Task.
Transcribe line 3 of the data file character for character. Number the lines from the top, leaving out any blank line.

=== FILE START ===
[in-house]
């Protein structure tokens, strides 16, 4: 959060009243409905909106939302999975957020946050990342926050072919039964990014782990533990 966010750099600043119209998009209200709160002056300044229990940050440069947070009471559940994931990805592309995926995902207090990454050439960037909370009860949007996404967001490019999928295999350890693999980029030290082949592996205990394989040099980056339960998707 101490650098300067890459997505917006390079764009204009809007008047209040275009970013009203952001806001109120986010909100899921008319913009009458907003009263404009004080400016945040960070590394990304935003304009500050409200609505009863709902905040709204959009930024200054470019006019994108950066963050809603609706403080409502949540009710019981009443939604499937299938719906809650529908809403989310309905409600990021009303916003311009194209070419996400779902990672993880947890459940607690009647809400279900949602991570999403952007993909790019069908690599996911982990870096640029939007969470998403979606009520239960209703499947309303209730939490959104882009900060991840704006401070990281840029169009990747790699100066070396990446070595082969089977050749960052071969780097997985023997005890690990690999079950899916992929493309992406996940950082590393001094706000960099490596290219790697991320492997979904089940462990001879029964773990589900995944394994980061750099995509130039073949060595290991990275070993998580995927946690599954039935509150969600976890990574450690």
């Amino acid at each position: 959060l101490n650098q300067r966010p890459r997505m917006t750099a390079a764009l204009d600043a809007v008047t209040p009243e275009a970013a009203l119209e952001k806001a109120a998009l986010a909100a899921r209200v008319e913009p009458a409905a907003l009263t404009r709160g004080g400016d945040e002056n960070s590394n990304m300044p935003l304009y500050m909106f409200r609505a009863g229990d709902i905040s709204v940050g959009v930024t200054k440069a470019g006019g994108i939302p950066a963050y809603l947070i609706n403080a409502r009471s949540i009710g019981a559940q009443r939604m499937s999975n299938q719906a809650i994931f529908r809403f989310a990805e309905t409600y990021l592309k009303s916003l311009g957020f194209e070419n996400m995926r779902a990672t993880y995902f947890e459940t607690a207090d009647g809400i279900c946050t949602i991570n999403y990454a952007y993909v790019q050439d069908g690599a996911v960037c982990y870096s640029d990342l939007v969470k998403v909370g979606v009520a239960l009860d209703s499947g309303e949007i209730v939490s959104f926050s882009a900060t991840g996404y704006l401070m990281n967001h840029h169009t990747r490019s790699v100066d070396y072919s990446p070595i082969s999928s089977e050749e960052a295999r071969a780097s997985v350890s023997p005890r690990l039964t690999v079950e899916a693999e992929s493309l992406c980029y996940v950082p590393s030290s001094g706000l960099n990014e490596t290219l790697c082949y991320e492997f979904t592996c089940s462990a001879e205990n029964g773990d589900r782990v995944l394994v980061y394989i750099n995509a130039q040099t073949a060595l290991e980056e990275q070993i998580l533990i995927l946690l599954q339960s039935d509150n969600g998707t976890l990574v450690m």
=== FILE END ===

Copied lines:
């Amino acid at each position: 959060l101490n650098q300067r966010p890459r997505m917006t750099a390079a764009l204009d600043a809007v008047t209040p009243e275009a970013a009203l119209e952001k806001a109120a998009l986010a909100a899921r209200v008319e913009p009458a409905a907003l009263t404009r709160g004080g400016d945040e002056n960070s590394n990304m300044p935003l304009y500050m909106f409200r609505a009863g229990d709902i905040s709204v940050g959009v930024t200054k440069a470019g006019g994108i939302p950066a963050y809603l947070i609706n403080a409502r009471s949540i009710g019981a559940q009443r939604m499937s999975n299938q719906a809650i994931f529908r809403f989310a990805e309905t409600y990021l592309k009303s916003l311009g957020f194209e070419n996400m995926r779902a990672t993880y995902f947890e459940t607690a207090d009647g809400i279900c946050t949602i991570n999403y990454a952007y993909v790019q050439d069908g690599a996911v960037c982990y870096s640029d990342l939007v969470k998403v909370g979606v009520a239960l009860d209703s499947g309303e949007i209730v939490s959104f926050s882009a900060t991840g996404y704006l401070m990281n967001h840029h169009t990747r490019s790699v100066d070396y072919s990446p070595i082969s999928s089977e050749e960052a295999r071969a780097s997985v350890s023997p005890r690990l039964t690999v079950e899916a693999e992929s493309l992406c980029y996940v950082p590393s030290s001094g706000l960099n990014e490596t290219l790697c082949y991320e492997f979904t592996c089940s462990a001879e205990n029964g773990d589900r782990v995944l394994v980061y394989i750099n995509a130039q040099t073949a060595l290991e980056e990275q070993i998580l533990i995927l946690l599954q339960s039935d509150n969600g998707t976890l990574v450690m």